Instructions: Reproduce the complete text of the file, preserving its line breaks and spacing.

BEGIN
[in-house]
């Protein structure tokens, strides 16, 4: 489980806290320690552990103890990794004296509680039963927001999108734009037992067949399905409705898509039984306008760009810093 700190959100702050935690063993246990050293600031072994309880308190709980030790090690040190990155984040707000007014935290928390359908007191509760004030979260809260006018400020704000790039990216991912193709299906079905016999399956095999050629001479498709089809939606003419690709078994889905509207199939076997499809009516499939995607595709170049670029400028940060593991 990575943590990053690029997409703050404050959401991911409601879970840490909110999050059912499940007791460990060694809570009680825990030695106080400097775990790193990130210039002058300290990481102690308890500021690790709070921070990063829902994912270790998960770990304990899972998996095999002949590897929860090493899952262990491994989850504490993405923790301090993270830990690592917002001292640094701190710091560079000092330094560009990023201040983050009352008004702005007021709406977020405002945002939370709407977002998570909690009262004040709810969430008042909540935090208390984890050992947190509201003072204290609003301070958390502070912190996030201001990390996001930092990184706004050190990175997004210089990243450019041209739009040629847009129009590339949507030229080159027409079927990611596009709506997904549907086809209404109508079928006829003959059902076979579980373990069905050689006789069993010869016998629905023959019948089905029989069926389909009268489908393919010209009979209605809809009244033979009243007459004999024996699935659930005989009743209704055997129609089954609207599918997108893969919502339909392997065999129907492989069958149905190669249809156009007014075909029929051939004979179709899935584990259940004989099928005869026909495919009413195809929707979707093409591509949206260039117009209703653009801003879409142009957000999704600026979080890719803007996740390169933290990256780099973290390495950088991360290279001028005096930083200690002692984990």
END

[in-house]
């Protein structure tokens, strides 16, 4: 489980806290320690552990103890990794004296509680039963927001999108734009037992067949399905409705898509039984306008760009810093 700190959100702050935690063993246990050293600031072994309880308190709980030790090690040190990155984040707000007014935290928390359908007191509760004030979260809260006018400020704000790039990216991912193709299906079905016999399956095999050629001479498709089809939606003419690709078994889905509207199939076997499809009516499939995607595709170049670029400028940060593991 990575943590990053690029997409703050404050959401991911409601879970840490909110999050059912499940007791460990060694809570009680825990030695106080400097775990790193990130210039002058300290990481102690308890500021690790709070921070990063829902994912270790998960770990304990899972998996095999002949590897929860090493899952262990491994989850504490993405923790301090993270830990690592917002001292640094701190710091560079000092330094560009990023201040983050009352008004702005007021709406977020405002945002939370709407977002998570909690009262004040709810969430008042909540935090208390984890050992947190509201003072204290609003301070958390502070912190996030201001990390996001930092990184706004050190990175997004210089990243450019041209739009040629847009129009590339949507030229080159027409079927990611596009709506997904549907086809209404109508079928006829003959059902076979579980373990069905050689006789069993010869016998629905023959019948089905029989069926389909009268489908393919010209009979209605809809009244033979009243007459004999024996699935659930005989009743209704055997129609089954609207599918997108893969919502339909392997065999129907492989069958149905190669249809156009007014075909029929051939004979179709899935584990259940004989099928005869026909495919009413195809929707979707093409591509949206260039117009209703653009801003879409142009957000999704600026979080890719803007996740390169933290990256780099973290390495950088991360290279001028005096930083200690002692984990």